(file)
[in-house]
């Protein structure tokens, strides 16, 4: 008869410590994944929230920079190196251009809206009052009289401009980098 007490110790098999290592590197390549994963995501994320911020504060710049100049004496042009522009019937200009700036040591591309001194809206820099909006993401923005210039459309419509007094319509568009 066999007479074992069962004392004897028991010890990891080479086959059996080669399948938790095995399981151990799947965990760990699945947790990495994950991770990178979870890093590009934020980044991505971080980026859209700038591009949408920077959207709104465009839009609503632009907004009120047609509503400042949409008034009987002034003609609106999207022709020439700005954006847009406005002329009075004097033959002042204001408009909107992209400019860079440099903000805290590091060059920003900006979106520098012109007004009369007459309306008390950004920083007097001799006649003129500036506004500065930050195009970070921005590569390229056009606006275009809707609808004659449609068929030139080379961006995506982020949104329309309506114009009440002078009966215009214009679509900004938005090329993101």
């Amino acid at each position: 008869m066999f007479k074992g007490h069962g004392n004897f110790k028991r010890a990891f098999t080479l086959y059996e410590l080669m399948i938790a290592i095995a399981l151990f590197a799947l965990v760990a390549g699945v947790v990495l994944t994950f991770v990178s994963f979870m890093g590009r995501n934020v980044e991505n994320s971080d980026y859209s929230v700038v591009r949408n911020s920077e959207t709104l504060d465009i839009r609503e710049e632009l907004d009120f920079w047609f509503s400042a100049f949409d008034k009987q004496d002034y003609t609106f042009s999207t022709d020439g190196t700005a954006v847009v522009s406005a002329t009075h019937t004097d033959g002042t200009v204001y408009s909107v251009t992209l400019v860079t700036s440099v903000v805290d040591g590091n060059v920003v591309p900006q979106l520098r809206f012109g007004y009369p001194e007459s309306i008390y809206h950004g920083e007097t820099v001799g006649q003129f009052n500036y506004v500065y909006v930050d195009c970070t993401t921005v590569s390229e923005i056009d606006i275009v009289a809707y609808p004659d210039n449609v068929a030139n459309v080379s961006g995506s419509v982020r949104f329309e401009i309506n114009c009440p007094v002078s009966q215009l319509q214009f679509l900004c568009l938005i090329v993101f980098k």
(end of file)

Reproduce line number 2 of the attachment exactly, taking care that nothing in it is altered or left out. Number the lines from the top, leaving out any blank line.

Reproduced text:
């Protein structure tokens, strides 16, 4: 008869410590994944929230920079190196251009809206009052009289401009980098 007490110790098999290592590197390549994963995501994320911020504060710049100049004496042009522009019937200009700036040591591309001194809206820099909006993401923005210039459309419509007094319509568009 066999007479074992069962004392004897028991010890990891080479086959059996080669399948938790095995399981151990799947965990760990699945947790990495994950991770990178979870890093590009934020980044991505971080980026859209700038591009949408920077959207709104465009839009609503632009907004009120047609509503400042949409008034009987002034003609609106999207022709020439700005954006847009406005002329009075004097033959002042204001408009909107992209400019860079440099903000805290590091060059920003900006979106520098012109007004009369007459309306008390950004920083007097001799006649003129500036506004500065930050195009970070921005590569390229056009606006275009809707609808004659449609068929030139080379961006995506982020949104329309309506114009009440002078009966215009214009679509900004938005090329993101």